and it’s leaving a whole lot of people disillusioned about christianity. sometimes including me.

honestly, if it weren’t for Jesus getting under my skin and wrecking something deep inside of me, along with the good people i know in real life and online who are subverting the system for the sake of the kingdom, i wouldn’t still be here.  you all have given me a lot of hope–not that the old system would change, but that new trees are being planted with seeds of freedom, diversity, and mystery. that a practical theology is enough.

it makes me think of what brennan manning says, “ragamuffins are simple, direct and honest. their speech is unaffected. they are slow to claim, “God told me…” as they make their way through the world, they bear wordless, prophetic witness.”  somewhere along the line he also said, “if you want to know what a person believes, watch what they do.”

i highly respect many people who love theology and dig spending a lot of time processing it. i know it has its place, but i will admit i have a hard time thinking that it’s what Jesus meant when he said, “i’m leaving, and now i am entrusting you to carry on what i’ve been doing.”  he seemed to focus on feeding, healing, restoring dignity, challenging the status quo, and smashing our addiction to the law.

i believe his call to a practical faith was the most earth-shattering of all.  

it was a call to love our neighbor, lay down our stones, make peace with our enemies, give up our stuff, sacrifice our lives, risk our ego, let go of control, and make ourselves vulnerable in ways that make us want to run for cover in a church that makes us sign a belief statement and never asks anything from us except to come, sit, sing, and write a check.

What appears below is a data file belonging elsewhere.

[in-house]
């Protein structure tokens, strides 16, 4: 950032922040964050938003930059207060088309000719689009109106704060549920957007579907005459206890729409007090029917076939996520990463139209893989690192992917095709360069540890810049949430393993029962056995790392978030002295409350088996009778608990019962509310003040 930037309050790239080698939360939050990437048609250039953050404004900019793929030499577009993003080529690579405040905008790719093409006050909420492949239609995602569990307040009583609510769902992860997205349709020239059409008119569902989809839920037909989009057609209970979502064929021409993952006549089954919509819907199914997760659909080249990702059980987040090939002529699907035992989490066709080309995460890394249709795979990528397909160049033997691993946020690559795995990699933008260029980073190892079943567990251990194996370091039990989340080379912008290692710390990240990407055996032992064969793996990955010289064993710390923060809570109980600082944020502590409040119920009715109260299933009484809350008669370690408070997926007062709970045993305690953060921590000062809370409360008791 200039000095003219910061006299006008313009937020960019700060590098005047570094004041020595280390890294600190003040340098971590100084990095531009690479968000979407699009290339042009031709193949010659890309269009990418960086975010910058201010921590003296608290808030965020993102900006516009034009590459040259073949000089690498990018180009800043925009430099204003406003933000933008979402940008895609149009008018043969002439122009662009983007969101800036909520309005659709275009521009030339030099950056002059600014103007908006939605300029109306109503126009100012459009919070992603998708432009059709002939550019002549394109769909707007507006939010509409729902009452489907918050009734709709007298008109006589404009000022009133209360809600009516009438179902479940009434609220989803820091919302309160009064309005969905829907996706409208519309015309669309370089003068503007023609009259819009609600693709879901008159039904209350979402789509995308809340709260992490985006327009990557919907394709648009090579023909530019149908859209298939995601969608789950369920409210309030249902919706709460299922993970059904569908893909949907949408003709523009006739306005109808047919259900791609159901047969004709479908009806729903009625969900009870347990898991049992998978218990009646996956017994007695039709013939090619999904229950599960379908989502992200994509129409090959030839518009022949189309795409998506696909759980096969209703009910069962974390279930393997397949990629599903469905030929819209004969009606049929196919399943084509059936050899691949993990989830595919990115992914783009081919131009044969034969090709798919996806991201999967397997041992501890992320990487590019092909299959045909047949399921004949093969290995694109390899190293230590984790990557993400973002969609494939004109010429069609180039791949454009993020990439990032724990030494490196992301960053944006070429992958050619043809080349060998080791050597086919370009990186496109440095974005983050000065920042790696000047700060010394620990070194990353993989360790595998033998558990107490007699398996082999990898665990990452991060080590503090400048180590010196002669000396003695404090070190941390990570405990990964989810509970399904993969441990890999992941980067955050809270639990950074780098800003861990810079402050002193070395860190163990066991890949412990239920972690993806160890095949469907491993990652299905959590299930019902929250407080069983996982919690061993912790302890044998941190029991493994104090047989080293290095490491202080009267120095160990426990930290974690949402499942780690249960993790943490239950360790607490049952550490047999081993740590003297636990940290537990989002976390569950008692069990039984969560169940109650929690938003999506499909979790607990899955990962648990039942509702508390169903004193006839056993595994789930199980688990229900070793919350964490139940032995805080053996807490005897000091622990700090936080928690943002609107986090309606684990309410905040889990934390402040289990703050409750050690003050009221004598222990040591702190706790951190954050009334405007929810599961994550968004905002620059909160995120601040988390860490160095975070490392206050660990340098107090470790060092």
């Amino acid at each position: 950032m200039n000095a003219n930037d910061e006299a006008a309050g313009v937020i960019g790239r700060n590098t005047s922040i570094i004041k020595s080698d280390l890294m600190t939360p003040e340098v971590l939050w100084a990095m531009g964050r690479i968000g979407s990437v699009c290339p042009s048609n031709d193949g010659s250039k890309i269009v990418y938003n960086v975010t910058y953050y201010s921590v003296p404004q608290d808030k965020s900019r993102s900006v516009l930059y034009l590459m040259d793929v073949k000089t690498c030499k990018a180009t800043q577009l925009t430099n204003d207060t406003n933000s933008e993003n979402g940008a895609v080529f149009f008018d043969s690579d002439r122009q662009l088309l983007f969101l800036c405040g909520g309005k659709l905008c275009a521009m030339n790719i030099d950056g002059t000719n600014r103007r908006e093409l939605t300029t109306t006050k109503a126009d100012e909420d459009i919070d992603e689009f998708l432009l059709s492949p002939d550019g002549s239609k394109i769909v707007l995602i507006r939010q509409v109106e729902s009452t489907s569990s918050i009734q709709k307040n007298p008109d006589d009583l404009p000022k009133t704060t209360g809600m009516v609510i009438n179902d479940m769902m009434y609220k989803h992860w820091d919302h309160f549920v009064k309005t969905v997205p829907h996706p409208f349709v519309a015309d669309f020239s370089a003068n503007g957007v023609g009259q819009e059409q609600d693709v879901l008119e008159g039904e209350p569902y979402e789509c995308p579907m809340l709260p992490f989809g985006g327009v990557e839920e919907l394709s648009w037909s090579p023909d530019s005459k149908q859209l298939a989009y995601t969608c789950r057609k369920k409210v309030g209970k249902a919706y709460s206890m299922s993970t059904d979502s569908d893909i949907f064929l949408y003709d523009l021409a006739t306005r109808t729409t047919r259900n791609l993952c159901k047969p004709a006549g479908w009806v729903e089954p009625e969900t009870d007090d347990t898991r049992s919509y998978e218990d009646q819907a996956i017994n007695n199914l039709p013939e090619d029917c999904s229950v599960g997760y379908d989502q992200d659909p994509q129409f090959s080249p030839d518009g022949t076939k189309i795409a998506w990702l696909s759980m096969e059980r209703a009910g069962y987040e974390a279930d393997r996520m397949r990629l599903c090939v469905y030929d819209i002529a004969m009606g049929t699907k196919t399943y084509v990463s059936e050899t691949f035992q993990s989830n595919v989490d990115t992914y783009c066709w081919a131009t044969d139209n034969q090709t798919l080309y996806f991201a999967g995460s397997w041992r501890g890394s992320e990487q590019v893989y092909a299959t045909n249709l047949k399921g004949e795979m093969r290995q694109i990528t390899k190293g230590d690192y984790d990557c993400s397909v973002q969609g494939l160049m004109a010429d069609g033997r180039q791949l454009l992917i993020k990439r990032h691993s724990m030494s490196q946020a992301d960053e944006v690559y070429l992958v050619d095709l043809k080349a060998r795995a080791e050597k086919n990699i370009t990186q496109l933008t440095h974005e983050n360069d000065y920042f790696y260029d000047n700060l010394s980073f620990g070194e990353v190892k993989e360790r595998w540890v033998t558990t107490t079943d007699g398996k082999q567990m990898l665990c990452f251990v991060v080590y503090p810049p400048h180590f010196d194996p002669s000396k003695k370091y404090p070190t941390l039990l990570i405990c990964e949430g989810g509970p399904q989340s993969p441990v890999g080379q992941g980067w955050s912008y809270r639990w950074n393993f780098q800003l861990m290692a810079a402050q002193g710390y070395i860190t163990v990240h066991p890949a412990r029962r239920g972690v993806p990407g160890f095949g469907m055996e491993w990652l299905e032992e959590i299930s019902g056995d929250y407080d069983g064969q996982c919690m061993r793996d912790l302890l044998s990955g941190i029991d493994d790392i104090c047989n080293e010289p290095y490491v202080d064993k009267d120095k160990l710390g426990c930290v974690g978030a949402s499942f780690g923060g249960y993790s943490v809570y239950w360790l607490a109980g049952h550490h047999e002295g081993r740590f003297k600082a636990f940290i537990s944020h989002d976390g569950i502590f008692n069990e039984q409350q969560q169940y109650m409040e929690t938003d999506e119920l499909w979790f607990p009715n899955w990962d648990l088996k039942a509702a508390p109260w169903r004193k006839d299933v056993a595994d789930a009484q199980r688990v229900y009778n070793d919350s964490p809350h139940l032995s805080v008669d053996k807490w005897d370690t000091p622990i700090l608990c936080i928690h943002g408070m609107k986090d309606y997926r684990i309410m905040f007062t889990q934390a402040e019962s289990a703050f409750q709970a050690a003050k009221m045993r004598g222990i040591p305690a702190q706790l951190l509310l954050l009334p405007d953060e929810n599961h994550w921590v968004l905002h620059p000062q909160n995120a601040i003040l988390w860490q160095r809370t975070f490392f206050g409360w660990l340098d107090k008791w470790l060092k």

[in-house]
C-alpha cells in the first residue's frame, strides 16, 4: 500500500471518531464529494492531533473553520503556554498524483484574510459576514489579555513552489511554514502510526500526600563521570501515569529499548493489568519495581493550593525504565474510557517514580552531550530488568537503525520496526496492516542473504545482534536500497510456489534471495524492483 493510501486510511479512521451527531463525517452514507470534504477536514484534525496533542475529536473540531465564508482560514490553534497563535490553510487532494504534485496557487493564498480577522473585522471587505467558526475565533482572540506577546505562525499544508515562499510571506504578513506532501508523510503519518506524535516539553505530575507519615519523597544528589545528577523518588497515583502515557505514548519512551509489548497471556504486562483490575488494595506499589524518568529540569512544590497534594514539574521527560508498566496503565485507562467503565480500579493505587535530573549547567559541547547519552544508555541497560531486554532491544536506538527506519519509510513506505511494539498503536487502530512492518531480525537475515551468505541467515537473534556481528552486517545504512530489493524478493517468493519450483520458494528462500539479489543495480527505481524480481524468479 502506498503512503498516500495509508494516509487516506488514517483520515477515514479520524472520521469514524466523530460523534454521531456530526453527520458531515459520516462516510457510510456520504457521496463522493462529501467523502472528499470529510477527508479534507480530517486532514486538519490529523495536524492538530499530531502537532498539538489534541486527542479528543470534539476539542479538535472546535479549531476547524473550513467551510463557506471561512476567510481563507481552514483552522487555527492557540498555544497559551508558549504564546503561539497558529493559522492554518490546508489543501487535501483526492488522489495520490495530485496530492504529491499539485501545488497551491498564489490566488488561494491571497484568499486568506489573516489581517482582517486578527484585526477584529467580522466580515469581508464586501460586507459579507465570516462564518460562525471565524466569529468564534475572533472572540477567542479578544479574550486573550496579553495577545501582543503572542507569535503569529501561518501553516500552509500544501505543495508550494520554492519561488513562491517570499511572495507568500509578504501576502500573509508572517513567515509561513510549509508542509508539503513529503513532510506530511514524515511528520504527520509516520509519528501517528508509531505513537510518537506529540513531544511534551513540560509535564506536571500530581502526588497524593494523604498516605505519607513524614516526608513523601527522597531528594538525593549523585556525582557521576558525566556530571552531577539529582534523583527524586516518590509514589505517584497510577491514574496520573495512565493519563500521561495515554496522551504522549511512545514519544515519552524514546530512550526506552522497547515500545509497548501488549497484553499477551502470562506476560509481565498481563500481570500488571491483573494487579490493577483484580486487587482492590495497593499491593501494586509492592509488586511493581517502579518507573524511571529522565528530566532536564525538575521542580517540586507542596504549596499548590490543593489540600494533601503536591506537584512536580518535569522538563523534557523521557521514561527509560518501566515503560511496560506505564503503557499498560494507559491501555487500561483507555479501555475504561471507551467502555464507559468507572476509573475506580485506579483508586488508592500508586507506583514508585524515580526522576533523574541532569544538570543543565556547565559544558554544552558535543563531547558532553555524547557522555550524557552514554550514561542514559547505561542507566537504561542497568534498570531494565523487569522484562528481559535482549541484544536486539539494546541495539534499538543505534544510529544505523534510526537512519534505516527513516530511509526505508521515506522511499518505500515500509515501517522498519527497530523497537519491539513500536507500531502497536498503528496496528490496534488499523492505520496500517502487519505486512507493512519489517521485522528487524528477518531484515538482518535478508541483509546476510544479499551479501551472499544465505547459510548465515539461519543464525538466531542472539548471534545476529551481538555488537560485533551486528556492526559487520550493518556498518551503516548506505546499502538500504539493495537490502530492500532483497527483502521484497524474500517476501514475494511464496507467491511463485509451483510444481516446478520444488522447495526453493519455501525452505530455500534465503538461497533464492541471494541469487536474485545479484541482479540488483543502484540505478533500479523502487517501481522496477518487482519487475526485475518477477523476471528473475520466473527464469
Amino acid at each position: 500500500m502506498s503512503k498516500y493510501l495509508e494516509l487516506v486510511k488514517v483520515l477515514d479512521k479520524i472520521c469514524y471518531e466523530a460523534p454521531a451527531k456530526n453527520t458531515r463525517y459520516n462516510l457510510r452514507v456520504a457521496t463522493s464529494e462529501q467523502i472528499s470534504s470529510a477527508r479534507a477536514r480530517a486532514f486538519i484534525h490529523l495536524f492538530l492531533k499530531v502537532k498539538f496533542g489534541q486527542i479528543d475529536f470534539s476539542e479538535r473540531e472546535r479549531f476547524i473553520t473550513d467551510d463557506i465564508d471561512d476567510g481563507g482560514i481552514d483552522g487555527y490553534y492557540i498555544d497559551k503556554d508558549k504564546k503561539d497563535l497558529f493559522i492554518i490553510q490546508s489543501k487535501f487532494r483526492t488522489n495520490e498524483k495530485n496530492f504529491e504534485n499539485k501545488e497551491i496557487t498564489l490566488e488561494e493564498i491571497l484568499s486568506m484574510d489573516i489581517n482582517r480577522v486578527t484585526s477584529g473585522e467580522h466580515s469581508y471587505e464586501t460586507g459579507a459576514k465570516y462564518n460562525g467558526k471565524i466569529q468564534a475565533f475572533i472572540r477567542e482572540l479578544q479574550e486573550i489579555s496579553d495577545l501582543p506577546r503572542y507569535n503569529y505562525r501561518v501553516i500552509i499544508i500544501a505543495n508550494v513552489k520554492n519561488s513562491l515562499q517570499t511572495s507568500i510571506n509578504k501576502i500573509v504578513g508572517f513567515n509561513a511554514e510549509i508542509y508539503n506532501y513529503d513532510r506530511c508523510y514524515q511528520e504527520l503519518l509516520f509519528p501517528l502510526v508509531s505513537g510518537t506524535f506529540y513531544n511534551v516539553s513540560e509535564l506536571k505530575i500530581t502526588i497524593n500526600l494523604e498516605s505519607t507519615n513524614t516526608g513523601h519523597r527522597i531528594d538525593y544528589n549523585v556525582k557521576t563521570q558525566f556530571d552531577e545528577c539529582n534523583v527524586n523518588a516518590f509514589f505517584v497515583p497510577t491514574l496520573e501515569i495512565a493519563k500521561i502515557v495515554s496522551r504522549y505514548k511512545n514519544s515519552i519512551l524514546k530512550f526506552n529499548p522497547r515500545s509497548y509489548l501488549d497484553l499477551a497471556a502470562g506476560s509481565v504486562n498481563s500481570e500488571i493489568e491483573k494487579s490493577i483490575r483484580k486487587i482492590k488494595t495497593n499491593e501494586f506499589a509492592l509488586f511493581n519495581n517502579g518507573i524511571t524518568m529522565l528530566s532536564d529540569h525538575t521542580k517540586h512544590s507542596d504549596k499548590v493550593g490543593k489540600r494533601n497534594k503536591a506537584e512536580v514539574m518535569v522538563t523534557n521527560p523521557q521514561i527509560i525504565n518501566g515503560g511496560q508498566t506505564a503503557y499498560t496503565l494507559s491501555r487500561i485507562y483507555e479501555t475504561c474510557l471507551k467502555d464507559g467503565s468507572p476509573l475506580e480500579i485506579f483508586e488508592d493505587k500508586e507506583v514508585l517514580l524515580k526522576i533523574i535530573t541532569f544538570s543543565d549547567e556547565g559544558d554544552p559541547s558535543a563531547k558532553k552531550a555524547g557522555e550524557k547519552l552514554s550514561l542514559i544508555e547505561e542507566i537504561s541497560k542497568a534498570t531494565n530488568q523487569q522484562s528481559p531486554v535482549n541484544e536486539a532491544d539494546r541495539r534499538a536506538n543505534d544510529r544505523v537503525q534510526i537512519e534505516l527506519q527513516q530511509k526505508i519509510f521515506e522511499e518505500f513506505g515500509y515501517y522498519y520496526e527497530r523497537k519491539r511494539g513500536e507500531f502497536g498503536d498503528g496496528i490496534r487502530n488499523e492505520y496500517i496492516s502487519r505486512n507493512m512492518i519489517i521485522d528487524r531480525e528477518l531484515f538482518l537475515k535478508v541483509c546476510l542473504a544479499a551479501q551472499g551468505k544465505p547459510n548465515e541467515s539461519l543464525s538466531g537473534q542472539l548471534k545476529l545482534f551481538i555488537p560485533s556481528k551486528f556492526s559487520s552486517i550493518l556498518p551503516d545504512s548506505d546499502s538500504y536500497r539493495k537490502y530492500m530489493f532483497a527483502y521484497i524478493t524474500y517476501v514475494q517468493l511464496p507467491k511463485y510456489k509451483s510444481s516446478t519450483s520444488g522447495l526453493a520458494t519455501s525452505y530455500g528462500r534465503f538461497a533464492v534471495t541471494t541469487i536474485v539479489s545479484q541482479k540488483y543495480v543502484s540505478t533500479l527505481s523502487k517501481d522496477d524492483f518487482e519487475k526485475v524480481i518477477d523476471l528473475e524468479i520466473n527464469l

i also think if practical christianity was more valued, far less people would feel like their only hope for preserving their souls was to disconnect completely from anything-connected-to-his-name.  it would help faith shifters feel far less alone and far more valued.

don’t get me wrong, i’m not saying that there aren’t countless amazing evangelical-y christians who have a very practical, tangible faith doing wonderful work in all kinds of hard places.

i’m just saying that there are a lot of practical ragamuffin christians who aren’t part of typical churches or organizations and can’t align with a long list of beliefs who are deeply and wonderfully  dedicated to living out a simple and beautiful practical faith.  

this thought is still just forming.  i am sure there are so many who can cut this idea to shreds in a heartbeat with their theological scissors, and i can hear the din of the “but what about’s…” as i write these words.  but i will say that practical christianity gives me hope.  not just for me but for other fringers who care about the kingdom but are done signing long technical belief statements.  who believe in the wild ways of Jesus but are tired of defending their faith.  who love people not programs.

who believe that the most important thing isn’t what we believe but what we actually do.